Jonathan Saxton, Optima Partners

Smaller investment firms face challenges in compliance management


Small to mid-sized investment firms continue to face significant challenges in operating compliance programs that are needed to meet intense regulatory scrutiny, according to Optima Partners, a leading global financial regulatory compliance firm.

In an ever-changing regulatory environment, investment firms are forced to commit more resources, in order to keep pace with a growing and evolving set of complex regulations. But unlike their larger counterparts, smaller firms can be put at a distinct disadvantage as they often lack the capital, experience, expertise and technology required to meet those demands.
 
Faced with budgetary constraints and less personnel to handle the compliance function, many small and medium-sized firms are unable to properly adhere to regulatory requirements, putting themselves at great risk of encountering financial and legal problems as well as reputational harm.
 
Furthermore, the need to establish strong compliance systems and controls has become more essential for investment firms and other financial services companies over the years, particularly when regulators are now spending more time conducting audits and examinations.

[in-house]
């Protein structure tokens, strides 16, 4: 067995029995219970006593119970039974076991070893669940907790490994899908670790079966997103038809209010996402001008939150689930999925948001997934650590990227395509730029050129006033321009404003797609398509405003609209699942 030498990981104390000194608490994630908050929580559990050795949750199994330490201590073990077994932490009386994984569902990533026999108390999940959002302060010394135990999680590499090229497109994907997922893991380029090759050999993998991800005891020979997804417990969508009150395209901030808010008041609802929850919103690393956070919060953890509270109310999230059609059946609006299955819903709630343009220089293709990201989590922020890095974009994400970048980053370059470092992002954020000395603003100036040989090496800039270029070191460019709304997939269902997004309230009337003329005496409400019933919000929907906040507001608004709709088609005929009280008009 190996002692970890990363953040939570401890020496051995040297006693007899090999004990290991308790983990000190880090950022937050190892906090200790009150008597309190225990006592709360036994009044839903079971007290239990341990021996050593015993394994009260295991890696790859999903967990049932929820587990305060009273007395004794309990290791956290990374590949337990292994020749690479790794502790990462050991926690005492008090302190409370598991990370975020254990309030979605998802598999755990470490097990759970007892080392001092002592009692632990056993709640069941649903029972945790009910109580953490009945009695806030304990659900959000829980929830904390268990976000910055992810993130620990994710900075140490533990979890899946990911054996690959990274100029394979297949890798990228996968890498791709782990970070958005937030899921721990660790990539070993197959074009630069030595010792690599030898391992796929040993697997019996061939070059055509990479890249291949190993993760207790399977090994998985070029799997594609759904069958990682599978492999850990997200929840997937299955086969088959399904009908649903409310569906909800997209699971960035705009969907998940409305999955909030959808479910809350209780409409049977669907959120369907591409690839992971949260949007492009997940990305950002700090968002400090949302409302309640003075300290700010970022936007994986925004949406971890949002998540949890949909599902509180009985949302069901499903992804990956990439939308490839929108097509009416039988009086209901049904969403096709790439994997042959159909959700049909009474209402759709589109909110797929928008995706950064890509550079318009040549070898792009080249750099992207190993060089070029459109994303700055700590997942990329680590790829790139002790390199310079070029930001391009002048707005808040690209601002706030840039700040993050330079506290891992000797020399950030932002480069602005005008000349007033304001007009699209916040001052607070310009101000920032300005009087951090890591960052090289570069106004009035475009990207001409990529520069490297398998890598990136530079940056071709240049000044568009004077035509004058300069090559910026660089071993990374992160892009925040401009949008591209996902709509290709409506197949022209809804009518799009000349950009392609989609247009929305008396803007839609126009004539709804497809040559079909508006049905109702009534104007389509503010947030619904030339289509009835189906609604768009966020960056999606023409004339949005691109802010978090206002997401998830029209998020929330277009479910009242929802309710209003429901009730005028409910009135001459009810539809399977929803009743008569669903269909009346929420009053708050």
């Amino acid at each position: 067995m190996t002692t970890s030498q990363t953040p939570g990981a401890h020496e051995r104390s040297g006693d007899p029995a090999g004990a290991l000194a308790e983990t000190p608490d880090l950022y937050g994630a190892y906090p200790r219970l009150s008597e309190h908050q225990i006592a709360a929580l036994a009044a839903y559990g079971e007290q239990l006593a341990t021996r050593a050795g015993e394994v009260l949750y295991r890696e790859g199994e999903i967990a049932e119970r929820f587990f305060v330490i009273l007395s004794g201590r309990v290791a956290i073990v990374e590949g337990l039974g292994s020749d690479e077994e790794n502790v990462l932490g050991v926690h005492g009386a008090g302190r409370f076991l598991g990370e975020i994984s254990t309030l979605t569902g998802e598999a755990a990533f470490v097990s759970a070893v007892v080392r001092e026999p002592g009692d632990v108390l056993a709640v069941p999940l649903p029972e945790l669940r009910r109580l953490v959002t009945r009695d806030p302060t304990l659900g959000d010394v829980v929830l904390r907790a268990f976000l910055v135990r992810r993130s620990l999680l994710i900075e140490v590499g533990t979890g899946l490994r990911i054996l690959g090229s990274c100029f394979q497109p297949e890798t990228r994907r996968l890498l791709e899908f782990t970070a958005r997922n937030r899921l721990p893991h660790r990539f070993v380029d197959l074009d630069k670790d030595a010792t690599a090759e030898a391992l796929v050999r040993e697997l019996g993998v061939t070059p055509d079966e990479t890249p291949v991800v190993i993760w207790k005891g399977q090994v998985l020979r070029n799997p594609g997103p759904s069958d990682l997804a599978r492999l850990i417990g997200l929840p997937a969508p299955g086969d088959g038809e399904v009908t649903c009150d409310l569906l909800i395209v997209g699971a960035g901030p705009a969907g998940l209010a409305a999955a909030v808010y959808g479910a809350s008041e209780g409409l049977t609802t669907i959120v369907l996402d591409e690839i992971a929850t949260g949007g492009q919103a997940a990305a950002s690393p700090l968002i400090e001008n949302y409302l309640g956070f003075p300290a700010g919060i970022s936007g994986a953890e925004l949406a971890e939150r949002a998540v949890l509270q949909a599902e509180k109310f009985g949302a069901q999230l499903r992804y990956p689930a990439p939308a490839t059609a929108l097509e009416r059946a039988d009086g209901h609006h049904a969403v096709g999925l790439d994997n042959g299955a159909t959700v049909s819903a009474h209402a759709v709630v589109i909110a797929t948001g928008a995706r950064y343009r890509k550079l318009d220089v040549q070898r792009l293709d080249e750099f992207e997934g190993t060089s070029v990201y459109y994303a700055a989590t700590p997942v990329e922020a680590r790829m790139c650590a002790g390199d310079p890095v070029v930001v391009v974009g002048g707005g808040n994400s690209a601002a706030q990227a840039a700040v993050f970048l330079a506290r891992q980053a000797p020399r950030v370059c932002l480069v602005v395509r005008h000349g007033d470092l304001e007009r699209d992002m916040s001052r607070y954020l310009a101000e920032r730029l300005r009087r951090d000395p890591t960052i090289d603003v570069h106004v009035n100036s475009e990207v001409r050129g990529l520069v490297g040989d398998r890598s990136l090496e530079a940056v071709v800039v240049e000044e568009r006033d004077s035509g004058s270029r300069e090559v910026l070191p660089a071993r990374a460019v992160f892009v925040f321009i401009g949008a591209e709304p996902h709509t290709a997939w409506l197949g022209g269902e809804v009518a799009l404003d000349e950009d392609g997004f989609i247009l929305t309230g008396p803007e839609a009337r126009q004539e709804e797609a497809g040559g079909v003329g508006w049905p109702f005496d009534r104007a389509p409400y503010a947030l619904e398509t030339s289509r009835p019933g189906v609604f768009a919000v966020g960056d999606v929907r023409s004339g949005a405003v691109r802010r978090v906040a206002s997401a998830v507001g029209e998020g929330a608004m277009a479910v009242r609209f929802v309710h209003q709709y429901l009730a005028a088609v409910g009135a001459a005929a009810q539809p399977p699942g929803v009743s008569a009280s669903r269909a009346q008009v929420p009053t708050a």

According to one industry report, the SEC Office of Compliance Inspection and Examinations (OCIE) increased the total percentage of audits for SEC-registered investment firms to 15 per cent in fiscal 2017, compared with 11 per cent in the prior year. During the same period, the OCIE’s total volume of examinations grew to 667 from 226 exams.
 
One of the biggest problems facing smaller firms is that the role of chief compliance officer is typically assigned to an executive who has multiple responsibilities at the firm, making it extremely difficult to ensure that the firm has complied with a myriad of regulations.
 
In addition to incurring potential fines and other enforcement actions for non-compliance of regulatory requirements, firms with weak compliance and due diligence programs also may hurt their ability to attract clients.
 
A recent survey of private equity investors found that more than 80 per cent of the respondents felt that compliance management is a key factor when evaluating funds.
 
Optima Partners CEO Jonathan Saxton (pictured), says: “We truly recognise and understand the difficulties that smaller investment firms can sometimes experience in implementing a compliance program designed to meet the demands of today’s regulatory environment. That’s why we have created a unique and cost-effective approach that allows firms to fully protect both their clients and themselves. At the same time, firms can greatly ease their operational burden by outsourcing some or all of the compliance functions to our team of highly talented and dedicated professionals who have years of experience in providing comprehensive and cutting edge regulatory compliance services.”

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